We've compared the post-auction sales of The Block properties to find out how they’ve fared since the original auction day.
Once the cameras cease rolling, what happens to The Block properties after auction? Have the properties resold, and if so, how do these post-auction sales compare to the median property price for the suburb at the time of sale? Are bidders essentially overpaying for The Block properties due to the thrill and drama of the show?
We’ve analysed the available sales history of each property from Seasons 1-10 to find out.
- 76% of properties have not resold since auction day
- 22% of properties have resold 1 or 2 times since The Block auction
- 1 property (1/77 Whistler Street, Manly) resold 3 or more times after auction
|% of properties have not sold post auction||76%|
|% of properties sold 1-2 times post auction||22%|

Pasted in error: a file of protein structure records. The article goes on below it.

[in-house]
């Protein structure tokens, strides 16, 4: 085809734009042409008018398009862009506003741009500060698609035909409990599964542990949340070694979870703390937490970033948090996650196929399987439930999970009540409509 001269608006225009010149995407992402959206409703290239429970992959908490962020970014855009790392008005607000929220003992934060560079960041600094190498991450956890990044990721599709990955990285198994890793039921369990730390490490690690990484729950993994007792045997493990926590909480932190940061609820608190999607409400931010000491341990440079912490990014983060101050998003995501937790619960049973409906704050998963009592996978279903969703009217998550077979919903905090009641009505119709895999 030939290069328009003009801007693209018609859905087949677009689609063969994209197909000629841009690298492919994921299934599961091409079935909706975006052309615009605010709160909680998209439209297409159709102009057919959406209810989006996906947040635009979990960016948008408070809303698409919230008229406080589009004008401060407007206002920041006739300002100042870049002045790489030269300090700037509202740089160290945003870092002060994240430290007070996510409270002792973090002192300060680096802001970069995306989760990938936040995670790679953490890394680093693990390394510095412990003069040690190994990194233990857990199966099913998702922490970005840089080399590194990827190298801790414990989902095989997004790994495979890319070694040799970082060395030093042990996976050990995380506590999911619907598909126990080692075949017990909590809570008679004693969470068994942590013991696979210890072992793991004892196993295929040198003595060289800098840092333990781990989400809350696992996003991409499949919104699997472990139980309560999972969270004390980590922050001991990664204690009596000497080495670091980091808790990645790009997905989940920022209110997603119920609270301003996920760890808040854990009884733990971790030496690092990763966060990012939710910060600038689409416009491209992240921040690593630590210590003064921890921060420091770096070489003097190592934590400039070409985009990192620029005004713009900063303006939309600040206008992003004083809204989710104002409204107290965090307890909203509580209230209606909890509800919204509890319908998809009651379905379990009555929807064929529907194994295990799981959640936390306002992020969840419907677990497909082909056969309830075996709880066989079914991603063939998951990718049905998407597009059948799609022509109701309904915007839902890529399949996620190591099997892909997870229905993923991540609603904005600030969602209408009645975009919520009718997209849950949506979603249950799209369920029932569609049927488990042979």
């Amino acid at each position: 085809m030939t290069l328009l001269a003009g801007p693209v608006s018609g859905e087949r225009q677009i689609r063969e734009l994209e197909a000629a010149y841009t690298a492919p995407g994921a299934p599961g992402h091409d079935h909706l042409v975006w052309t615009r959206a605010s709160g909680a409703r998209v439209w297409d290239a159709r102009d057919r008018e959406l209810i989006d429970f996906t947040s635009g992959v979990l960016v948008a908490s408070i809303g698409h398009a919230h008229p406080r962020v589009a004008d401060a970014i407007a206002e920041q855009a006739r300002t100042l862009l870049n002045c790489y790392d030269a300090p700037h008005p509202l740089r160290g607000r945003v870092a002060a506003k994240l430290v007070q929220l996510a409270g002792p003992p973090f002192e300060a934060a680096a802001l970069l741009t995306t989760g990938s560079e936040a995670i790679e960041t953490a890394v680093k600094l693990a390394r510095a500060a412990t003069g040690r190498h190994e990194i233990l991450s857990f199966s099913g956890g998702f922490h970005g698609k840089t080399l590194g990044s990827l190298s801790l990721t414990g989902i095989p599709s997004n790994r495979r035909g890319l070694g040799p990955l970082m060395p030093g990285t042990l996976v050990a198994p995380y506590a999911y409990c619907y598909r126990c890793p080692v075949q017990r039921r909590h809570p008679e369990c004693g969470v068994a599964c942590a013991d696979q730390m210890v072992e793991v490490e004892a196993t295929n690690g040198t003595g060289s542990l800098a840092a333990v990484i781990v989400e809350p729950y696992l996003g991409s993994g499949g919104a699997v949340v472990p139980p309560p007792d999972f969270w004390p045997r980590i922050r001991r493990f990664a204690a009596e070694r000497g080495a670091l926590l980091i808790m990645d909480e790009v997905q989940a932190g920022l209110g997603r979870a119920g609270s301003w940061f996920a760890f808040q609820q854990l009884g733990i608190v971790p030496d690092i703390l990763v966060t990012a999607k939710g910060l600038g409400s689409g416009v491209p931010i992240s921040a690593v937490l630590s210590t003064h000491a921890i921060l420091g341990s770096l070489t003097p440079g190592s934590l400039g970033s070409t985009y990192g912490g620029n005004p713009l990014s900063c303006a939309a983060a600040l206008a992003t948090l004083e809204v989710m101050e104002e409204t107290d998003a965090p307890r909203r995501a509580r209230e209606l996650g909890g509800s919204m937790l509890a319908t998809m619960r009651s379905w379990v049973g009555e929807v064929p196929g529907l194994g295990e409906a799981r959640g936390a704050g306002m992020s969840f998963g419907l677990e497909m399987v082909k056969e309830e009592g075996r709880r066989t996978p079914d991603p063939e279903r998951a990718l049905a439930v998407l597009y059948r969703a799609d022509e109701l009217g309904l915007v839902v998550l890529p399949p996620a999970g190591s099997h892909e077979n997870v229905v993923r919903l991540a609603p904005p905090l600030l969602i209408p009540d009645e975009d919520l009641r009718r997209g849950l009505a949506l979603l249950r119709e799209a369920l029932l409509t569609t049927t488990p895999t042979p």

|% of properties sold 3+ times post auction||2%|
|% of properties sold above The Block auction price||54%|
|% of properties sold below The Block auction price, or broke even||46%|
|Average price increase for any property that sold above The Block auction price||$188,055.71|
|Average price decrease for any property that sold below The Block auction price, or broke even||$207,185.00|
Based on our results, bidders who purchase a property on The Block auction day generally pay 1.43 times more for the property, compared to median unit prices for the suburb at the time of the individual sale.
While it’s expected that The Block properties will sit above the "median" value for the respective suburb, it’s interesting to note that nearly 50% of the properties that have resold since their initial auction have not sold for a higher price compared to their previous sale (despite the likely appreciation within the respective markets).
This suggests that bidders may be swayed by the whirlwind of the televised auction, the emotional investment of viewing the renovation from start to finish, or the skill of the auctioneer which inspired the buyer to raise their paddles and pay a premium on auction day.